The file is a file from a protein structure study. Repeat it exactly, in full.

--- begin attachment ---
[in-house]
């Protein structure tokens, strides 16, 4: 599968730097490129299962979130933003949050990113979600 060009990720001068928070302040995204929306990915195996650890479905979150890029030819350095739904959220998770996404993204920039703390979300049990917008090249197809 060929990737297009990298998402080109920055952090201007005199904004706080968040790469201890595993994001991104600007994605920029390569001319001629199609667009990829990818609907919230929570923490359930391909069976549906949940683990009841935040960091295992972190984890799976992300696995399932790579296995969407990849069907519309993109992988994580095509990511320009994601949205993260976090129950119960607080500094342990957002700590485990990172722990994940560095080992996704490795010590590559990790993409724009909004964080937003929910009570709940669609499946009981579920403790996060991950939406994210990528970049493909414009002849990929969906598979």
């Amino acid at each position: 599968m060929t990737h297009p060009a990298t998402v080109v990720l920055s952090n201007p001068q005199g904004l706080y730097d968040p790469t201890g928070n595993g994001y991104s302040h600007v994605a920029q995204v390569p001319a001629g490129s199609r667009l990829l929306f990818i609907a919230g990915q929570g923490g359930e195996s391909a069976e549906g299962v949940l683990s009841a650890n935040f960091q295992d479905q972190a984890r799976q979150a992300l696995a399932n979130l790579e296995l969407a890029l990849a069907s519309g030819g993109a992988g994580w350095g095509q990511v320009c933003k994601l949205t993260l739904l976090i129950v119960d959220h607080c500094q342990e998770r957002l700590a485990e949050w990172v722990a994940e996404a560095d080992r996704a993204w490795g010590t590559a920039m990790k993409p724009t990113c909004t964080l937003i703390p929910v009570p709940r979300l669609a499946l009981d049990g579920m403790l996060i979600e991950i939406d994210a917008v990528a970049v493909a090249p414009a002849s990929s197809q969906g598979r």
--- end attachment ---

[in-house]
């Protein structure tokens, strides 16, 4: 599968730097490129299962979130933003949050990113979600 060009990720001068928070302040995204929306990915195996650890479905979150890029030819350095739904959220998770996404993204920039703390979300049990917008090249197809 060929990737297009990298998402080109920055952090201007005199904004706080968040790469201890595993994001991104600007994605920029390569001319001629199609667009990829990818609907919230929570923490359930391909069976549906949940683990009841935040960091295992972190984890799976992300696995399932790579296995969407990849069907519309993109992988994580095509990511320009994601949205993260976090129950119960607080500094342990957002700590485990990172722990994940560095080992996704490795010590590559990790993409724009909004964080937003929910009570709940669609499946009981579920403790996060991950939406994210990528970049493909414009002849990929969906598979």
């Amino acid at each position: 599968m060929t990737h297009p060009a990298t998402v080109v990720l920055s952090n201007p001068q005199g904004l706080y730097d968040p790469t201890g928070n595993g994001y991104s302040h600007v994605a920029q995204v390569p001319a001629g490129s199609r667009l990829l929306f990818i609907a919230g990915q929570g923490g359930e195996s391909a069976e549906g299962v949940l683990s009841a650890n935040f960091q295992d479905q972190a984890r799976q979150a992300l696995a399932n979130l790579e296995l969407a890029l990849a069907s519309g030819g993109a992988g994580w350095g095509q990511v320009c933003k994601l949205t993260l739904l976090i129950v119960d959220h607080c500094q342990e998770r957002l700590a485990e949050w990172v722990a994940e996404a560095d080992r996704a993204w490795g010590t590559a920039m990790k993409p724009t990113c909004t964080l937003i703390p929910v009570p709940r979300l669609a499946l009981d049990g579920m403790l996060i979600e991950i939406d994210a917008v990528a970049v493909a090249p414009a002849s990929s197809q969906g598979r």